Results 1 to 13 of 13

Thread: Costs and options when buying logs

  1. #1
    Member
    Join Date
    Jan 2009
    Location
    Kanagawa, Japan
    Posts
    37

    Default Costs and options when buying logs

    I've read through some threads discussing moving logs (helicopter, etc) but did not see anything on sources for logs in AK, other than a reference to the forestry service to contact for suggestions on cutting your own.

    What are some sources folks have used for purchasing logs and what were the costs per log...

    Are different species and dimensions available?

    Many thanks
    Jim

  2. #2
    Member Dirtofak's Avatar
    Join Date
    Apr 2006
    Location
    Beaver Creek
    Posts
    2,267

    Default

    I helped build a 1600 sq ft log 6 years ago using the 10" milled logs. It was a pain and still is. The logs are still shrinking and are very humidity sensitive. Over 4" of settling/shrinkage.

    Smaller cabins seem to be using the D logs that many of the mills cut.

    There are several independent log home builders in the Mat-Su area.

    The 2 homes that are truely amazing that I have seen lately were shipped from Montana and Idaho. The new one on Lake Louise is magazine quality!!!

    I heard that there is one very nice home near Lake Louise Lodge that is for sale. I have not seen it on the realty web sites. Here is one that I just stumbled on:

    http://www.landinalaska.com/J062/J062.htm

    Mike

  3. #3

    Default

    There must have been 200 stacks of logs along the Hope Road that were cut 4 years ago, by the forest service. These were beautiful house logs. No one wanted them, so they are being cut up for firewood. SAD Very SAD.

  4. #4
    Member
    Join Date
    Jan 2009
    Location
    Kanagawa, Japan
    Posts
    37

    Default

    Wow, I guess the forest service is the place to ask...

    I'm not much of a fan of D-logs, but I'd not complain if land I bought had a d-log structure on it. It's hard for me to complain about food I didn't cook, or a cabin I didn't build...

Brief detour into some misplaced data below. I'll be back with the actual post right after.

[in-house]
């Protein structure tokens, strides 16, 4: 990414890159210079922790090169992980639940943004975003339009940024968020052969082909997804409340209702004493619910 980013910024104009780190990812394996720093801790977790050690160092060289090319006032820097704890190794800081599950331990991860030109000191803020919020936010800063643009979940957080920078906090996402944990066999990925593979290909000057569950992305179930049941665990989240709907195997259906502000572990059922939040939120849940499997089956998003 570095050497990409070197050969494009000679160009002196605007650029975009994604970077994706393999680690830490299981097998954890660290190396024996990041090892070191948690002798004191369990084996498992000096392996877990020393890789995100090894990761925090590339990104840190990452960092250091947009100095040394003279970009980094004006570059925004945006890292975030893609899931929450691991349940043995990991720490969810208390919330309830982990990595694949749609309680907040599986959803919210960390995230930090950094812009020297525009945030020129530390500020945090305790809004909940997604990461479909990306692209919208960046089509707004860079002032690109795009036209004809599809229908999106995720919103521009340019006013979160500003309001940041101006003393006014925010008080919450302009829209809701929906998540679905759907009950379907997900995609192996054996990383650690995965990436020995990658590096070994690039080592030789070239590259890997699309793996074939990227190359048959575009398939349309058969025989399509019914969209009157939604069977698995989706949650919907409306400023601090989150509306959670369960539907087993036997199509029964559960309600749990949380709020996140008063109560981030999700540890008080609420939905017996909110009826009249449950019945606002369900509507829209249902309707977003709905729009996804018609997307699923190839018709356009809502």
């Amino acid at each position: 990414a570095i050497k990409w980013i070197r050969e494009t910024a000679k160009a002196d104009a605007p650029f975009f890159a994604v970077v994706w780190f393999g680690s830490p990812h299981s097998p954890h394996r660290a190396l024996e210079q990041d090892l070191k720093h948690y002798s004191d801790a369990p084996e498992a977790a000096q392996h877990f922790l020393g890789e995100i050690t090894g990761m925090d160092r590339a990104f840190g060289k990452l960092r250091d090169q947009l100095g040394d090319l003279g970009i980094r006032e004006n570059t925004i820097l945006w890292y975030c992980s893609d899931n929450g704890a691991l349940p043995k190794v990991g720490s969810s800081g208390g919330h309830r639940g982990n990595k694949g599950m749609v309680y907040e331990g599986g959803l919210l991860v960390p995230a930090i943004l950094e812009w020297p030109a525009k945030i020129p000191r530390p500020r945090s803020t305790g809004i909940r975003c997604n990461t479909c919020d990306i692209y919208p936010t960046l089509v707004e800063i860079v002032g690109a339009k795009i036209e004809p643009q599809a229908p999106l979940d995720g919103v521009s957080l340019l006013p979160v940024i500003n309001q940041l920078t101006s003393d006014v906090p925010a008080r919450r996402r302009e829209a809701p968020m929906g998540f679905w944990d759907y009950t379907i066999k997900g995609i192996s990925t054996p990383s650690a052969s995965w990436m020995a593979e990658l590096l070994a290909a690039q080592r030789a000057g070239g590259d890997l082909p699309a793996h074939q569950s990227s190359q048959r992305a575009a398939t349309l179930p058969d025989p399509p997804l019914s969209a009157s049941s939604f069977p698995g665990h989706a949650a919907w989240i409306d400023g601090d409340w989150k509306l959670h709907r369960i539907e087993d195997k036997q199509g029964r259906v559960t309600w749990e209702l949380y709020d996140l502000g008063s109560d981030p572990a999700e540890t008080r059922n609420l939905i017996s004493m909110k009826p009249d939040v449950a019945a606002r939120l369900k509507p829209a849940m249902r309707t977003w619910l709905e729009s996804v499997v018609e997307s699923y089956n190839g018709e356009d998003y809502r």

Although I do a lot of hobby woodwork and am trained in log building, I admittedly have not built a log structure. However, proper notches (saddle style), scribing and planning allow for settling ahead of time.

    A properly scribed and fit log home takes a lot of time, but the corners and walls should actually get tighter as they settle. Doors, windows, staircases, vertical columns and plumbing are certainly more involved due to settling, but it's part of a properly planned project.

    I think this is the reason most scribe fit log homes (owner-built anyway) are modestly sized. When folks have "gold balls", they can afford to buy those fancy magazine ad log homes from a professionals.

  5. #5
    Member matjpow's Avatar
    Join Date
    Jul 2008
    Location
    KGB
    Posts
    301

    Default

    Apparently they did away with the House Logs Permit. Does anyone know anything about how to get a permit to cut house logs? I was originally thinking that I could just get a firewood permit and get logs that way but when I read the fine print I found out that you cannot cut trees bigger than 9" with a firewood permit. Are 8"-9" spruce logs big enough to build a log cabin with? Keep in mind this is a recreational cabin I am building, so energy consumption is not going to be as big of a concern as if I was going to make it a residence. I am planning to use whole logs and use foam and permachink.